ROME’S CITY HALL, ‘Campidoglio,’ site of a recent controversy over boycotting Israel..
(photo credit: REUTERS)
Italian Jews know well that Haman, of the Book of Esther, was not the last villain to try to exterminate all Jews. Eighty years ago, my grandfather, whose name I bear, fled Italy to escape the Nazi-Fascist regime.
Today, many consider the contemporary anti-Israel boycott movement (also known as the Boycott, Divestment and Sanctions [BDS] movement) as the new manifestation of this never-ending agenda.
Each antisemitic movement has its own character, but there are common features that link them together.
The most obvious of these is their view of Jews as evil, and the belief that their elimination will redeem the world. Another one, sometimes less obvious, is that all these attempts eventually fail.
The BDS movement in Italy has recently been in the headlines. On March 1, the student council of Turin University passed – by a large majority – a motion asking their university to revoke the agreement of collaboration and student exchange with Haifa’s Technion – Israel Institute of Technology. Just a few days before, the BDS movement organized an event at Campidoglio, the site of the Municipality of Rome. The topic, “Gaza, let’s break the siege,” and the participation of one of the organizers of the Gaza flotilla made clear the agenda of the meeting – to accuse Israel of stripping Gaza citizens of their freedom.
I was unaware of these facts during my recent visit to Università La Sapienza in Rome, where I had been invited to deliver a seminar about my scientific work on coupled Kapitza pendula (which, by the way, is an interesting subject in its own right). Entering the department of physics, I was shocked to see a huge poster, containing a photo of an Israeli soldier threatening a group of Palestinian civilians with a baton, inviting students to attend an event organized by the Center for Documentation of Palestine. The poster referenced a quote explaining that Palestinians are at risk of being uprooted from their land.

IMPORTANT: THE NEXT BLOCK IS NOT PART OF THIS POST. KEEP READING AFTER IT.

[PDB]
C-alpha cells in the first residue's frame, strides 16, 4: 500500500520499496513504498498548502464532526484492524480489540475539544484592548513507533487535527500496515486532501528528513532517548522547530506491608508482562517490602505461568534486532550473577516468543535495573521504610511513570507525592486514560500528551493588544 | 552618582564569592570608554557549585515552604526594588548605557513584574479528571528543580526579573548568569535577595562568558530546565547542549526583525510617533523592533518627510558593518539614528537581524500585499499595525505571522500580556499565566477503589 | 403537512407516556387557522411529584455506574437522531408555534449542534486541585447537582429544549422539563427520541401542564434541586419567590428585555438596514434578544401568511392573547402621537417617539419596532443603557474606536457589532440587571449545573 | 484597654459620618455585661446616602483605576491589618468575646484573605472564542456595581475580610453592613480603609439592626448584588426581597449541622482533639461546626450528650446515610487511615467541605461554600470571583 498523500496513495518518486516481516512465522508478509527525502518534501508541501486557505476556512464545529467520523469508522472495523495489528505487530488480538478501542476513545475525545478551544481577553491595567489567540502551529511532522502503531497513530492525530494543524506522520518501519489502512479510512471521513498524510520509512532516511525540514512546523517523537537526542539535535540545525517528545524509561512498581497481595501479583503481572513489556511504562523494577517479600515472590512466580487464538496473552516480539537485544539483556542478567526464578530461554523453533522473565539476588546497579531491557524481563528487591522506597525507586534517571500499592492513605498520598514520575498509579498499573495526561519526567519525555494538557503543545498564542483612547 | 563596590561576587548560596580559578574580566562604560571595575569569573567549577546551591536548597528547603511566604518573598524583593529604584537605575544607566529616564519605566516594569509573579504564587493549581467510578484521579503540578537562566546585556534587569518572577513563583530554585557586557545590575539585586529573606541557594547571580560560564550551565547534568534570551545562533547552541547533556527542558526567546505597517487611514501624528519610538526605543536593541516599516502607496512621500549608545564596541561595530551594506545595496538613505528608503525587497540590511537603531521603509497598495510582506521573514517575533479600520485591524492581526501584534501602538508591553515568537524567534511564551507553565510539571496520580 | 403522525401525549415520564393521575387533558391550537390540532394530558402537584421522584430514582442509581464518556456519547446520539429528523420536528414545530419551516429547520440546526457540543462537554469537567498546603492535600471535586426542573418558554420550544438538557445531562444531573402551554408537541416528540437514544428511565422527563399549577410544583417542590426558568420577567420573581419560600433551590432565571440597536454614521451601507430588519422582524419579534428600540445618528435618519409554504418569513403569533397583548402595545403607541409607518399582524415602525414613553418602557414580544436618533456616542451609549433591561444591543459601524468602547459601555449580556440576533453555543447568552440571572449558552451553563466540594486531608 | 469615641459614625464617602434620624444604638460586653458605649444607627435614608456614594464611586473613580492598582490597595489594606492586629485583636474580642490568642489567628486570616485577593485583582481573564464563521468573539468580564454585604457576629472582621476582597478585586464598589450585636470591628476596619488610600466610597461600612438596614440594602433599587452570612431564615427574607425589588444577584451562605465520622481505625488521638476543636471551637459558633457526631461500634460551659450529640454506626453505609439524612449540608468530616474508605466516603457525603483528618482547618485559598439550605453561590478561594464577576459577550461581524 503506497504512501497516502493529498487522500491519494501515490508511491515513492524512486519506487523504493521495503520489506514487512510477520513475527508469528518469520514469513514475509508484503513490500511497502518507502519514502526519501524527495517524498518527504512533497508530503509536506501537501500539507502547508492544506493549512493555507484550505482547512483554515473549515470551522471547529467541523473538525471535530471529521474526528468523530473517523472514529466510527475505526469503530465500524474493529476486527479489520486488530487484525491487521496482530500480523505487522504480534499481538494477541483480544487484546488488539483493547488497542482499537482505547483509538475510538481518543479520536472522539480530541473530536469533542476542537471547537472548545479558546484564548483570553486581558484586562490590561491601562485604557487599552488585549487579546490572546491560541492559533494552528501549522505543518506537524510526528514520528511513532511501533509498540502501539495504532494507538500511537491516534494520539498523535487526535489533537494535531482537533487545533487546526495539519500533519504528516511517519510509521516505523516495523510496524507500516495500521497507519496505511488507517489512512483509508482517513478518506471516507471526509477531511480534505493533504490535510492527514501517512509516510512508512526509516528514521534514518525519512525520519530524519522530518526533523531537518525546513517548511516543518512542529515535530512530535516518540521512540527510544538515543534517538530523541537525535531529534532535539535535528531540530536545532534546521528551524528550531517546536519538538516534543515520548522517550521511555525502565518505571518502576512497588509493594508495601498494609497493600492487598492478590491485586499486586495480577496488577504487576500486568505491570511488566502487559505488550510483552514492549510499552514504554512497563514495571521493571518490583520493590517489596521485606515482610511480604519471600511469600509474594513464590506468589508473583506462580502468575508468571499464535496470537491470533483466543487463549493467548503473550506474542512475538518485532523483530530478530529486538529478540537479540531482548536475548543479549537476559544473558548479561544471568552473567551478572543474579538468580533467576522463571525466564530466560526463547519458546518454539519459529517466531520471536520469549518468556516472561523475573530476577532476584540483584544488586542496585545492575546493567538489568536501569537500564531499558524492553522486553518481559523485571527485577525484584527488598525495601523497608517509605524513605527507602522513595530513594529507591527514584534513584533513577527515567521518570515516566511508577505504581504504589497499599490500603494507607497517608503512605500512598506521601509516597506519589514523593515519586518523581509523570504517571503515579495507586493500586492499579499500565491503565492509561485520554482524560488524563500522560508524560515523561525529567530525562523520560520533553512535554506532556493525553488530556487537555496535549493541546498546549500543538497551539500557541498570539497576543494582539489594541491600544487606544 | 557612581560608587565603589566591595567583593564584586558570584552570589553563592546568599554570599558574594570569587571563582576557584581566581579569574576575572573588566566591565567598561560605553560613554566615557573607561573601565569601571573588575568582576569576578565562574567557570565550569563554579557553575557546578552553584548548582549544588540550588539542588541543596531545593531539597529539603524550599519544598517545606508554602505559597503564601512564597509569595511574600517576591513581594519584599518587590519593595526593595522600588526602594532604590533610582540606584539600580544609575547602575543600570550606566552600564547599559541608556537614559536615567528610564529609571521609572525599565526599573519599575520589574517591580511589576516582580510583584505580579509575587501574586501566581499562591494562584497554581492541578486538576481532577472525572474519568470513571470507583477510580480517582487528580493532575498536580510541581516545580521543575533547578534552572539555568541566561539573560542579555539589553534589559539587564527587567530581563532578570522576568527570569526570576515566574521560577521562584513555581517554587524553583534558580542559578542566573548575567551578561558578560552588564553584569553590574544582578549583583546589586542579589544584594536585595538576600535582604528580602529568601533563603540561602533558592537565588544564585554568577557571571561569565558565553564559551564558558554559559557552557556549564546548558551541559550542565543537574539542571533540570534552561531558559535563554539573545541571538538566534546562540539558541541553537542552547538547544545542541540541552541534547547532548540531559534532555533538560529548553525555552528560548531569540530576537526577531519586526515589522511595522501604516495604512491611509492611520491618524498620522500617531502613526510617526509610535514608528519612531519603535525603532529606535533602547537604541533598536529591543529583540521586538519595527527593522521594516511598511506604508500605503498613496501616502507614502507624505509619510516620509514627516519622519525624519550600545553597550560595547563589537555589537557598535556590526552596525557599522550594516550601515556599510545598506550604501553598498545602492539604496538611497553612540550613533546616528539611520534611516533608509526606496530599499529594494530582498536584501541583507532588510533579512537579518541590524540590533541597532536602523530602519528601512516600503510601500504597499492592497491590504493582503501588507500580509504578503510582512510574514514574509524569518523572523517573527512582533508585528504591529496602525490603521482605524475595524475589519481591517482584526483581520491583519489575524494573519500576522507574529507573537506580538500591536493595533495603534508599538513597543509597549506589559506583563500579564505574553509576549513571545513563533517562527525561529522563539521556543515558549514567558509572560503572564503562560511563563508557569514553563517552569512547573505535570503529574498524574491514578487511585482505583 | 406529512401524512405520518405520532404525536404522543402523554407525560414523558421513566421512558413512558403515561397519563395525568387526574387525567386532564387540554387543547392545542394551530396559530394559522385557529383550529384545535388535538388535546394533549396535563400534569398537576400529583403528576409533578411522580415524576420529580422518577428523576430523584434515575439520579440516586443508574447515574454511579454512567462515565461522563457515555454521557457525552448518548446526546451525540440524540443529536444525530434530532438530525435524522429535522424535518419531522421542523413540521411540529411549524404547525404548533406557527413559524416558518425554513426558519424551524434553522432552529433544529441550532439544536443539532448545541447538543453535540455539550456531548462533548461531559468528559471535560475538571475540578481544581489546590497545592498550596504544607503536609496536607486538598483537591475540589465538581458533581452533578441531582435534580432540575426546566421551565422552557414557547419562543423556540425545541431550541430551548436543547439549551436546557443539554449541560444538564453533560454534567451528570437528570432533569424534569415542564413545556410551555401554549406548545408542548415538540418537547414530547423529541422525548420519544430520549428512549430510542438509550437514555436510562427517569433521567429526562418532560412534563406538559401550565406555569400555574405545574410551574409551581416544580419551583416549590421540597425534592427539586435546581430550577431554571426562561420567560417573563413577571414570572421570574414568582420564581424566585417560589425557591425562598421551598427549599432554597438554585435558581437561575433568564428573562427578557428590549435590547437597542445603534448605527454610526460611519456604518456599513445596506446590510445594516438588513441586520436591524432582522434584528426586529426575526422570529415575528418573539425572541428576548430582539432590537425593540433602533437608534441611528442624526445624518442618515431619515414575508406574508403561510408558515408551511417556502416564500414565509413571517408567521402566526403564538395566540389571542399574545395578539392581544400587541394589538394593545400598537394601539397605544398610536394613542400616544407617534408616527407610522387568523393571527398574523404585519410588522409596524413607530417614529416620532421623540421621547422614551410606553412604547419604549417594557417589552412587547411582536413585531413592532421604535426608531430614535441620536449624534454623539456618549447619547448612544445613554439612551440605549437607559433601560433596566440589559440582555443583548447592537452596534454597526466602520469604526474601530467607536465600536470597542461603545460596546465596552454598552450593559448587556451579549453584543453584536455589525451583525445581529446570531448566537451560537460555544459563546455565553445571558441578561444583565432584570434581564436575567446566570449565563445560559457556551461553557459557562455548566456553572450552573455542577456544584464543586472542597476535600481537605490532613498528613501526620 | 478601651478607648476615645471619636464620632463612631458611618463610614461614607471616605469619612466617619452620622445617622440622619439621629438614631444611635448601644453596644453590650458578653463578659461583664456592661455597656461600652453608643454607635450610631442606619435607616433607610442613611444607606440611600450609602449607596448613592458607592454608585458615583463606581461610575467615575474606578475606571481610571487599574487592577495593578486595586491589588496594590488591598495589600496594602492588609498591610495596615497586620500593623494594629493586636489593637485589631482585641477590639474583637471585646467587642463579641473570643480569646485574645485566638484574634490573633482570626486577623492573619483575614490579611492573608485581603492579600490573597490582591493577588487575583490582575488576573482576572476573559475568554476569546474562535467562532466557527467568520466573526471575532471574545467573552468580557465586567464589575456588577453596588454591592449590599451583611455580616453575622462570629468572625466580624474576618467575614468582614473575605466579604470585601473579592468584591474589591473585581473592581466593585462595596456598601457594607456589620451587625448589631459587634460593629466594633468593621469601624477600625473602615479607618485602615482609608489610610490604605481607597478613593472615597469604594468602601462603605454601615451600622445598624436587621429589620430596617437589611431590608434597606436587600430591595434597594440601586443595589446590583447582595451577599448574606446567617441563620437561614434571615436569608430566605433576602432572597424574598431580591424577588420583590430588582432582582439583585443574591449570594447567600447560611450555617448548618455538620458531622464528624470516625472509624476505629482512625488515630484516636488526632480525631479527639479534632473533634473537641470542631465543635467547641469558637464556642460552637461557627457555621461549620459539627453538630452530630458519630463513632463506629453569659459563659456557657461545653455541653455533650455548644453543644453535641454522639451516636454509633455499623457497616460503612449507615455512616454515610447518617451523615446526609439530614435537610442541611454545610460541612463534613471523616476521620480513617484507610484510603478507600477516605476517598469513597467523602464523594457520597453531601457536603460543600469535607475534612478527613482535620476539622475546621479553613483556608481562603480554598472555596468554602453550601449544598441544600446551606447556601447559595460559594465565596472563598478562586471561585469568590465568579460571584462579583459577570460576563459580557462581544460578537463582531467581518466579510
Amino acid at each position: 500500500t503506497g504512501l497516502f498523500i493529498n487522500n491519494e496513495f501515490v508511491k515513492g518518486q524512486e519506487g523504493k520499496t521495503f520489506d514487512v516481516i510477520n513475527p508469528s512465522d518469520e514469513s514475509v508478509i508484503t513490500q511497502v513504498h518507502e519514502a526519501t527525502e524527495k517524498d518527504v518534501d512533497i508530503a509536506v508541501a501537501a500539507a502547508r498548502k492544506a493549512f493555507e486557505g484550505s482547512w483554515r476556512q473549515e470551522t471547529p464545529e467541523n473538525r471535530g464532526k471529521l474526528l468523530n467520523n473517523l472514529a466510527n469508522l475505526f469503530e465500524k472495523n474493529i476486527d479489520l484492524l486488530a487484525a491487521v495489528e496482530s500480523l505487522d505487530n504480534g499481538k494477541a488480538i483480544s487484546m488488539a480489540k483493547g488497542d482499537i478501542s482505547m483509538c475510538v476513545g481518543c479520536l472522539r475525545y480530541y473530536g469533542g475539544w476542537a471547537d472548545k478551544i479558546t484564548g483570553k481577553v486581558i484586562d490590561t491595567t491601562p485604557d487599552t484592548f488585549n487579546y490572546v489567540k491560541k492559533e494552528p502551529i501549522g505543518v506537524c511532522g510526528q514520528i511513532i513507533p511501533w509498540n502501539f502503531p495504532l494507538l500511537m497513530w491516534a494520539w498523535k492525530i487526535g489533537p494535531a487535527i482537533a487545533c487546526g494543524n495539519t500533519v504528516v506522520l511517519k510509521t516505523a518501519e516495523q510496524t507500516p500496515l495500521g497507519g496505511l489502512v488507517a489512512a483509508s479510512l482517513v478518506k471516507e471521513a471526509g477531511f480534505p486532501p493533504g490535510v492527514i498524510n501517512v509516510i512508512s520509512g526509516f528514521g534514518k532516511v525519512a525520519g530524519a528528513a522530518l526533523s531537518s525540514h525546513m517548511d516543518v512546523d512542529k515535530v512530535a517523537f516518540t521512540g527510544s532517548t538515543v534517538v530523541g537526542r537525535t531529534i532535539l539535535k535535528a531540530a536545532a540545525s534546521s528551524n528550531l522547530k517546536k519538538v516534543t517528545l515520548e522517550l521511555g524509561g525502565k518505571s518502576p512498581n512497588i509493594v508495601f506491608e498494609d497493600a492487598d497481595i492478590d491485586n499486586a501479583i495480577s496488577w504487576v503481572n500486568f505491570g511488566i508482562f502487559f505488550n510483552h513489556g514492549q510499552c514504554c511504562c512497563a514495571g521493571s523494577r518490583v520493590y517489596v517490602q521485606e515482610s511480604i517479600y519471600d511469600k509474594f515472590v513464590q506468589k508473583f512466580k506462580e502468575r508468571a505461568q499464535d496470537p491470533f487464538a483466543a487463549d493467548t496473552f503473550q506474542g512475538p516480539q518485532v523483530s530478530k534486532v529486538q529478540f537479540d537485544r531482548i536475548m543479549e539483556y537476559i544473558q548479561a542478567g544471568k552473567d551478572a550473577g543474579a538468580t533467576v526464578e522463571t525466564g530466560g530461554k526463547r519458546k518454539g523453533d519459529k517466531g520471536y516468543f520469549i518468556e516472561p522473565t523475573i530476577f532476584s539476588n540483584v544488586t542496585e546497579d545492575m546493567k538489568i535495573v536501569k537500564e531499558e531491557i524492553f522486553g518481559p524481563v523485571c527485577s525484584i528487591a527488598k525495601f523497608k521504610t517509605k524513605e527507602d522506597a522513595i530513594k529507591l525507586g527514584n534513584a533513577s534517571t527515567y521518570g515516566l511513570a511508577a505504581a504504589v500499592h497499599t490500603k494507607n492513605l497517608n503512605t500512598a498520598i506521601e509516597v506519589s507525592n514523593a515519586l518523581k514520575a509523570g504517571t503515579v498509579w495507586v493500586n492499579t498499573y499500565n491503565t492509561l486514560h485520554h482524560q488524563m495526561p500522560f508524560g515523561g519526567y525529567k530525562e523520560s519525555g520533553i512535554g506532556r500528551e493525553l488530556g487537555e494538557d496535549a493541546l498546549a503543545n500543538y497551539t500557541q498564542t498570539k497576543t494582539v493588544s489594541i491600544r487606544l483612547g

The poster badly hurt my feelings, as they would have for any other Israeli citizen, and I decided to write a letter of protest to the rector of the university, Prof. Eugenio Gaudio. Luckily, in the age of the Internet, it is not necessary to fast three days to communicate with the king, and my message was immediately received by the rector, and by other influential people in the scientific community.
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WHEN I received a reply from the rector, I breathed a sigh of relief. He expressed his sympathy for my disappointment.
He further stressed that his institution had signed important collaboration agreements with Israeli institutions, and he defined his university’s relationship with Israel as “coherent and unchanged over time.”
Meanwhile, thanks to the pressure of the Jewish Community of Rome, the event at Campidoglio was canceled. The rector of Turin University, Prof.
Gianmaria Ajani, rebuked the letter of the student organization, and pointed out that her university’s collaboration agreement with the Technion focuses on healthcare, rather than weapons.
Turin University subsequently forbade its students to hold the conference, whose explicit goal was “to educate citizens about apartheid in the State of Israel.”
As there is no apartheid in Israel, such a meeting would have, indeed, been useless.
With these acts, the Italian institution made a clear statement against the BDS movement. The news was one more reason to rejoice this past Purim. (And to work harder in the future to explain our cause in Italy and around the world.)
The author is an Italian Jew and senior lecturer at the Department of Physics of Bar-Ilan University.
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